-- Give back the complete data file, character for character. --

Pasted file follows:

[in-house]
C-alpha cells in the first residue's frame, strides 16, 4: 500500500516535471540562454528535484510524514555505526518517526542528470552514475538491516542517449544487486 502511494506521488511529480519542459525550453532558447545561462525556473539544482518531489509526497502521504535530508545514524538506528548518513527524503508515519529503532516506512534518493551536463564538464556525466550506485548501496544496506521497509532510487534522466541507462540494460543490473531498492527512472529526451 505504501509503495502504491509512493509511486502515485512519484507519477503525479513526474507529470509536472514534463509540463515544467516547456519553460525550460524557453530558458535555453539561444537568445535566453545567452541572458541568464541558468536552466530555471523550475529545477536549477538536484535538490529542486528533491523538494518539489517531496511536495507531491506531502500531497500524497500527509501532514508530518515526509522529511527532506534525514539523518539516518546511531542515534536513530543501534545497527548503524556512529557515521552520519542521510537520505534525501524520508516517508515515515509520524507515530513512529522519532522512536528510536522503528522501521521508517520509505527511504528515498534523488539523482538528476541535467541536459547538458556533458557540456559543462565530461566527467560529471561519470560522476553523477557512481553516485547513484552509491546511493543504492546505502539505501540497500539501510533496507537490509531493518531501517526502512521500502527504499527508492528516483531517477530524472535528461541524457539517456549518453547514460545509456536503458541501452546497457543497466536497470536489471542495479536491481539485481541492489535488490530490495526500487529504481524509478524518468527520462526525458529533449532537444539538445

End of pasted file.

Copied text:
[in-house]
C-alpha cells in the first residue's frame, strides 16, 4: 500500500516535471540562454528535484510524514555505526518517526542528470552514475538491516542517449544487486 502511494506521488511529480519542459525550453532558447545561462525556473539544482518531489509526497502521504535530508545514524538506528548518513527524503508515519529503532516506512534518493551536463564538464556525466550506485548501496544496506521497509532510487534522466541507462540494460543490473531498492527512472529526451 505504501509503495502504491509512493509511486502515485512519484507519477503525479513526474507529470509536472514534463509540463515544467516547456519553460525550460524557453530558458535555453539561444537568445535566453545567452541572458541568464541558468536552466530555471523550475529545477536549477538536484535538490529542486528533491523538494518539489517531496511536495507531491506531502500531497500524497500527509501532514508530518515526509522529511527532506534525514539523518539516518546511531542515534536513530543501534545497527548503524556512529557515521552520519542521510537520505534525501524520508516517508515515515509520524507515530513512529522519532522512536528510536522503528522501521521508517520509505527511504528515498534523488539523482538528476541535467541536459547538458556533458557540456559543462565530461566527467560529471561519470560522476553523477557512481553516485547513484552509491546511493543504492546505502539505501540497500539501510533496507537490509531493518531501517526502512521500502527504499527508492528516483531517477530524472535528461541524457539517456549518453547514460545509456536503458541501452546497457543497466536497470536489471542495479536491481539485481541492489535488490530490495526500487529504481524509478524518468527520462526525458529533449532537444539538445